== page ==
Financial crisis could result from mortgage documentation issues

The shadow of a house key falls over a mortgage application form.

The worst may be yet to come for homeowners struggling to pay their mortgage and the banks that issued their contracts.

Pause and consider this: Revelations that big banks allegedly "robo-signed" thousands of home foreclosure documents could lead to another financial crisis -- banks could face billions in loss, the real estate market could bottom-out and efforts to stave off foreclosures could fall flat.

That's the worst case scenario, according to Congressional Oversight Panel leaders, who are charged with monitoring the Wall Street bailout. The watchdog group issued a report Tuesday that illuminates the possibility for a new threat to U.S. economic recovery efforts.

"We could have systemic problems there," former Sen. Ted Kaufman, who chairs the Congressional Oversight Panel. "People could lose faith in the markets themselves."

Employees or contractors of several major banks have testified in court cases that they signed, and in some cases backdated, thousands of certifying documents for foreclosures.

Financial firms that service a total $6.4 trillion in mortgages are involved, the report says. Major banks including Bank of America Corp., JPMorgan Chase Co. and Ally Financial Inc.'s GMAC Mortgage have halted foreclosures at some point because of flawed documents.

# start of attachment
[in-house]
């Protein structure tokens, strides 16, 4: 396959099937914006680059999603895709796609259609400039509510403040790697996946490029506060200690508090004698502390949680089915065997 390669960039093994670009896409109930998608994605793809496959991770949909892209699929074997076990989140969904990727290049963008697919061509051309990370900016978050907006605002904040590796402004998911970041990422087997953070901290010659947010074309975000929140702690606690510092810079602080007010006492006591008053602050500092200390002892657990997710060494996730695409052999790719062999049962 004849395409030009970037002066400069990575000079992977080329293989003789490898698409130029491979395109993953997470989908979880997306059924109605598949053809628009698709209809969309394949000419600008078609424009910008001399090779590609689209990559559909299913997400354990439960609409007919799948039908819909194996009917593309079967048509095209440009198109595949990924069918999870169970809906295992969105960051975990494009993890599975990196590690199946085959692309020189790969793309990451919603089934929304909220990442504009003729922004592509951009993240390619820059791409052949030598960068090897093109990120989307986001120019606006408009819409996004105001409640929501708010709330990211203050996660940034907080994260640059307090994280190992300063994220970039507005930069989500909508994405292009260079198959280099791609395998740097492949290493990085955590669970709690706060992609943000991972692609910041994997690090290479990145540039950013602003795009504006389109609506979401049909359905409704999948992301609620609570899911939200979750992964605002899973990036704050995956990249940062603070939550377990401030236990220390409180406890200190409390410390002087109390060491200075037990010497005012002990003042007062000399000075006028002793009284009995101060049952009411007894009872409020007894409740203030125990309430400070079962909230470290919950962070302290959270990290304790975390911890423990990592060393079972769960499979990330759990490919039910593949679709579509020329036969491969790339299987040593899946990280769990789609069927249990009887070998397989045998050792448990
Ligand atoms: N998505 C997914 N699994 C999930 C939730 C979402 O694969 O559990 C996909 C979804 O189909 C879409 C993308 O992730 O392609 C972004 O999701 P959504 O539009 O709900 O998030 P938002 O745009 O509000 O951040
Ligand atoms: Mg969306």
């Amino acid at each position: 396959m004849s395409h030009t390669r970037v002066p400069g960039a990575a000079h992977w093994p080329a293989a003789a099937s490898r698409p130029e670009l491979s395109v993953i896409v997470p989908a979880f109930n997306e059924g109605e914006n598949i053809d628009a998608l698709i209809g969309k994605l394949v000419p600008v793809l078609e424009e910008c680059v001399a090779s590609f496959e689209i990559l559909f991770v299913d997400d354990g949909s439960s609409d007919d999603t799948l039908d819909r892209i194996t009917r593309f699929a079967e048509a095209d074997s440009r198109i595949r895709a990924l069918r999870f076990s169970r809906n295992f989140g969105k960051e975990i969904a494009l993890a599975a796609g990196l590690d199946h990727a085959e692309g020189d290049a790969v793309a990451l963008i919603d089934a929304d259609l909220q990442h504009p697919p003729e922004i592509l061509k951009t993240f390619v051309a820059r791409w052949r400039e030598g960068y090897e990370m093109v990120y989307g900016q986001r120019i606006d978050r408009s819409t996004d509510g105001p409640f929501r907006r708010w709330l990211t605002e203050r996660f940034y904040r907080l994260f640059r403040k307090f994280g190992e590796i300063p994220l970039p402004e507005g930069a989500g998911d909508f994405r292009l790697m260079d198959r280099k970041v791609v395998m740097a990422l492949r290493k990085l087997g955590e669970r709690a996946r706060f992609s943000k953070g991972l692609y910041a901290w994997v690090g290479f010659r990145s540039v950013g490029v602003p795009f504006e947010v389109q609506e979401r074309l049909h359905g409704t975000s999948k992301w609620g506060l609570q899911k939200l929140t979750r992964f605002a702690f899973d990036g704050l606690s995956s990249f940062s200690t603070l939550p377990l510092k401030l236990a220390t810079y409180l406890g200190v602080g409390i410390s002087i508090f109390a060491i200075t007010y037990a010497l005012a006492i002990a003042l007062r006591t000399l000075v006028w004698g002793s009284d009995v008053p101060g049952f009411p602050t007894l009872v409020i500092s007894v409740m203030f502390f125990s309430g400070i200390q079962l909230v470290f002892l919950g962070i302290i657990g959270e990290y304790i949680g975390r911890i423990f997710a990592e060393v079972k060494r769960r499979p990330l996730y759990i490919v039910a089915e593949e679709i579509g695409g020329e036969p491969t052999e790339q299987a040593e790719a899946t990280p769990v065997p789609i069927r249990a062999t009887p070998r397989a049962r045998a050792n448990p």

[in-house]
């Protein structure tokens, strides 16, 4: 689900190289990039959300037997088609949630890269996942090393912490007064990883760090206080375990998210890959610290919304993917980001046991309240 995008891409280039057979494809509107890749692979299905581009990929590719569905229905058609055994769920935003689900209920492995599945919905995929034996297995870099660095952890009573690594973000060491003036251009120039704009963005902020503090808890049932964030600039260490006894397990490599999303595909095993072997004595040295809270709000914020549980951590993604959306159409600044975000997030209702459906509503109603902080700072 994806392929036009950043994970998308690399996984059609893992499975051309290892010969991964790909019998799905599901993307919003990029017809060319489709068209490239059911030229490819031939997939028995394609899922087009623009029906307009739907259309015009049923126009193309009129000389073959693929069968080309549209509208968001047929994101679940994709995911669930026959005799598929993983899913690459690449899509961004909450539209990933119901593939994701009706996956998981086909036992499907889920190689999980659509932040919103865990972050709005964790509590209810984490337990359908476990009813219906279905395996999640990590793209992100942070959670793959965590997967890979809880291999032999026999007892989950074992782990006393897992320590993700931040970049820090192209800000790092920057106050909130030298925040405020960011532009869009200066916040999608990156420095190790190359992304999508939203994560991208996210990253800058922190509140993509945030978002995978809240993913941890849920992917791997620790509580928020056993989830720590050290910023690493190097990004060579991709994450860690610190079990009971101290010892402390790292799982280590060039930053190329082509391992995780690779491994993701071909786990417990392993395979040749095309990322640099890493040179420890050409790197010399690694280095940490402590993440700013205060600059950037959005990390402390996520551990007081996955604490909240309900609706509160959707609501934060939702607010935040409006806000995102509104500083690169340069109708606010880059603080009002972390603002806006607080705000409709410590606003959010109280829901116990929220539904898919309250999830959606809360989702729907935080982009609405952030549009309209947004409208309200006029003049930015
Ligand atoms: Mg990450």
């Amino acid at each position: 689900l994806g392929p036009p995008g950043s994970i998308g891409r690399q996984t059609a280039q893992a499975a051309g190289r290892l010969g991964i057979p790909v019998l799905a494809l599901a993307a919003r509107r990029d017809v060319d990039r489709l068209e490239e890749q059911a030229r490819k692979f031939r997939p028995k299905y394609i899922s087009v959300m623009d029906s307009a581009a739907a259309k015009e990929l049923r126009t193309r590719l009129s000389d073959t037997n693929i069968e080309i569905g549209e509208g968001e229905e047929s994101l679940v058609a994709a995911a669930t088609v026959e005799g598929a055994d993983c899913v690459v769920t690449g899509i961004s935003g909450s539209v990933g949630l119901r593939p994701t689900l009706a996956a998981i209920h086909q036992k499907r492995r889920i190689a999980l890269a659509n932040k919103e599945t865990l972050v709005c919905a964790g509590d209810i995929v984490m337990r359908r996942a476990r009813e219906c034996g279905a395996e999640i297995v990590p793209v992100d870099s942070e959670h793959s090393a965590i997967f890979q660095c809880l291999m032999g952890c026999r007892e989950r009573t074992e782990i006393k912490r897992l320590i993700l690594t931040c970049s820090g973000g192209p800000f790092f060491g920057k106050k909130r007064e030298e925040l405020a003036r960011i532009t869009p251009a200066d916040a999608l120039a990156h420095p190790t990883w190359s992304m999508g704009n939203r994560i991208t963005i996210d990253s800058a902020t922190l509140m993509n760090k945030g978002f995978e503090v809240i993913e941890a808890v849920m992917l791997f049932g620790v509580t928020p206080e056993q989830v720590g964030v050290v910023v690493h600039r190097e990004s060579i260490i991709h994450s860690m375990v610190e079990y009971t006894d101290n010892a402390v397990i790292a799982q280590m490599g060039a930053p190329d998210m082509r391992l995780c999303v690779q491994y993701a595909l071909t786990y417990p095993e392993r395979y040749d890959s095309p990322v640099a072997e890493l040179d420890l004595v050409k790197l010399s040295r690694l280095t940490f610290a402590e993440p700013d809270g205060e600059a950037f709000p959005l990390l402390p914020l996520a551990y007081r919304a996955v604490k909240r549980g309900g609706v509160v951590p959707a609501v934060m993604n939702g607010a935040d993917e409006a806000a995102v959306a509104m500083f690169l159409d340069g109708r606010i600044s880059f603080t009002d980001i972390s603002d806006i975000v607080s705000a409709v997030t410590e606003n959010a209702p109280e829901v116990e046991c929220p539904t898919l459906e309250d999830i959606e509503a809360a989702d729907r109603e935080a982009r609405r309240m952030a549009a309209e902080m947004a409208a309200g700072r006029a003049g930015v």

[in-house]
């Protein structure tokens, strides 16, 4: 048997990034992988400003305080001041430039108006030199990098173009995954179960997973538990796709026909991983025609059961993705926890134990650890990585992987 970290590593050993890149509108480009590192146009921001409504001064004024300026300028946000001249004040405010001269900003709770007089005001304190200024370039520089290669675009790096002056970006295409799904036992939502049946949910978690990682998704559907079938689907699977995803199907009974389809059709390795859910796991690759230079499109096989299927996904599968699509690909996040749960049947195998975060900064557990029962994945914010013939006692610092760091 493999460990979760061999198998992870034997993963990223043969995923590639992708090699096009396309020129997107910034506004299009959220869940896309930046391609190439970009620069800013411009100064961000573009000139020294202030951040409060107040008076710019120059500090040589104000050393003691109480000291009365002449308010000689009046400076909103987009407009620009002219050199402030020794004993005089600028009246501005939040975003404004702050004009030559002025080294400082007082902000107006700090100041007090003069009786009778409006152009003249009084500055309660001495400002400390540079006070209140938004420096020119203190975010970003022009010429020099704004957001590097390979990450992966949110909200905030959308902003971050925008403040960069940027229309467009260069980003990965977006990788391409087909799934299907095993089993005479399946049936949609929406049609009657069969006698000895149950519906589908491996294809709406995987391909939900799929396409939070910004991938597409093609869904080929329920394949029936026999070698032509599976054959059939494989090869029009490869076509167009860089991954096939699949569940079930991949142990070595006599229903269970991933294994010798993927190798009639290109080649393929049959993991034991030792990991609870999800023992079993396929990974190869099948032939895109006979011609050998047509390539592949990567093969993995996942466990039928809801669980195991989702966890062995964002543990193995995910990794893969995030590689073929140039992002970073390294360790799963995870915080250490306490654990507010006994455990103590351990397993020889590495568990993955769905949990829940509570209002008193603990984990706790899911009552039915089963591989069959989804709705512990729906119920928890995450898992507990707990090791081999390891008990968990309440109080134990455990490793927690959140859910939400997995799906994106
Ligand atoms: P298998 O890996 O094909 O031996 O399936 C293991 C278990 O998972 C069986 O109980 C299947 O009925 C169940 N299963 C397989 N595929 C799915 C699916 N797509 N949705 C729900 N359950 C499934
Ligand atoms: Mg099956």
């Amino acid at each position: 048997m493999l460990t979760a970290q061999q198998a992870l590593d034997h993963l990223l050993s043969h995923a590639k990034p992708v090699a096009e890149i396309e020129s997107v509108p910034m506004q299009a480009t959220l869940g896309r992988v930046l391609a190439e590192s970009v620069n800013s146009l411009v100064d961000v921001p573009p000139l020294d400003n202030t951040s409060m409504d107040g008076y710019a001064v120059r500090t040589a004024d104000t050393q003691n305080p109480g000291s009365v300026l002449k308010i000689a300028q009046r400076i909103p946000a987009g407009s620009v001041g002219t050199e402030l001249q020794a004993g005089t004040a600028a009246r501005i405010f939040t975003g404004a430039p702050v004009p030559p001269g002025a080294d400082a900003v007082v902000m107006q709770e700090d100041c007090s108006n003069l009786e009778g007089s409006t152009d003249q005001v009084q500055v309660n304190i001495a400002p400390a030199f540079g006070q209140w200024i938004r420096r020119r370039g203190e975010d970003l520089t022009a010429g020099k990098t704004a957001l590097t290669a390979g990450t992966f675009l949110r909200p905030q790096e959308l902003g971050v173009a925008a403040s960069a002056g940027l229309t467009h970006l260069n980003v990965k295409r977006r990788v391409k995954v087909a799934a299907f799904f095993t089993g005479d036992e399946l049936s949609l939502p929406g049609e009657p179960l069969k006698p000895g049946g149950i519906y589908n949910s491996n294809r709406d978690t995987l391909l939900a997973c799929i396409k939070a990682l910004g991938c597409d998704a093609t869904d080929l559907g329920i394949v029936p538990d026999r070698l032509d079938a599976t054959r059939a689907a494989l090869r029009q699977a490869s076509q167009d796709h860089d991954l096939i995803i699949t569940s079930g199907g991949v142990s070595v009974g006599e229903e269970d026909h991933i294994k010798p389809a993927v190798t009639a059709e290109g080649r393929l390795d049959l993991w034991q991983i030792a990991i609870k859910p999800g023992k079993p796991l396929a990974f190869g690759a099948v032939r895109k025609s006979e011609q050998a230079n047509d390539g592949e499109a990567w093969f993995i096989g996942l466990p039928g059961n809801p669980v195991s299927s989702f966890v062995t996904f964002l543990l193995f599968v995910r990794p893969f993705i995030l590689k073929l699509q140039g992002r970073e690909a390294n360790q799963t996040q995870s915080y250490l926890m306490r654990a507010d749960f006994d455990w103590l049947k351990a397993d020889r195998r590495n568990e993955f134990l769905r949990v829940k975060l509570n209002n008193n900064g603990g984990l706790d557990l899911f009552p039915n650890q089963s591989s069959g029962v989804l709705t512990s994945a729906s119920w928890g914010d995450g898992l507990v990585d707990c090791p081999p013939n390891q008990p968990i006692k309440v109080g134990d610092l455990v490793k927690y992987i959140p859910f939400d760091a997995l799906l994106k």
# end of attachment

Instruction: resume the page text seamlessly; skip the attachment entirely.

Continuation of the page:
Federal and state regulators, including the Federal Reserve and attorneys general in all 50 states, are investigating whether mortgage companies bypassed legally required steps when they took steps to foreclose on homeowners.

"Clear and uncontested property rights are the foundation of the housing market," the report says. "If these rights fall into question, that foundation could collapse."

There are a lot of "ifs" surrounding the mortgage documentation irregularities right now.

On one hand, if banks signed affidavits to cover up that loan officers didn't have the proof to carryout a lawful foreclosure, it could mean housing market disruptions could be greater than those already sustained:

Borrowers may not be able to determine if they're sending their mortgage payments to the right people. Judges may block all foreclosures. Prospective buyers and sellers could be in left in limbo - wondering whether they can safely buy or sell a home, the report says.

And banks could lose billions if they discovered they still owned millions of bad mortgage loans they assumed had been sold off their books.

Or, the whole thing could just be a sloppy paperwork job on the part of a handful of bank employees, the report says.

That's the best case scenario.

The Treasury has claimed that, based on current evidence, mortgage related problems don't pose a danger to the financial system.

"In light of the extensive uncertainties in the market today, Treasury's assertions appear premature," the panel said in its report.

"We're calling on Treasury to ... really take a hard look at this," said Kaufman. Bank regulators should conduct new stress tests on Wall Street banks to measure their ability to deal with a potential crisis, considering they've not done that since 2009, he added.


Marketplace host Jeremy Hobson contributed to this report.

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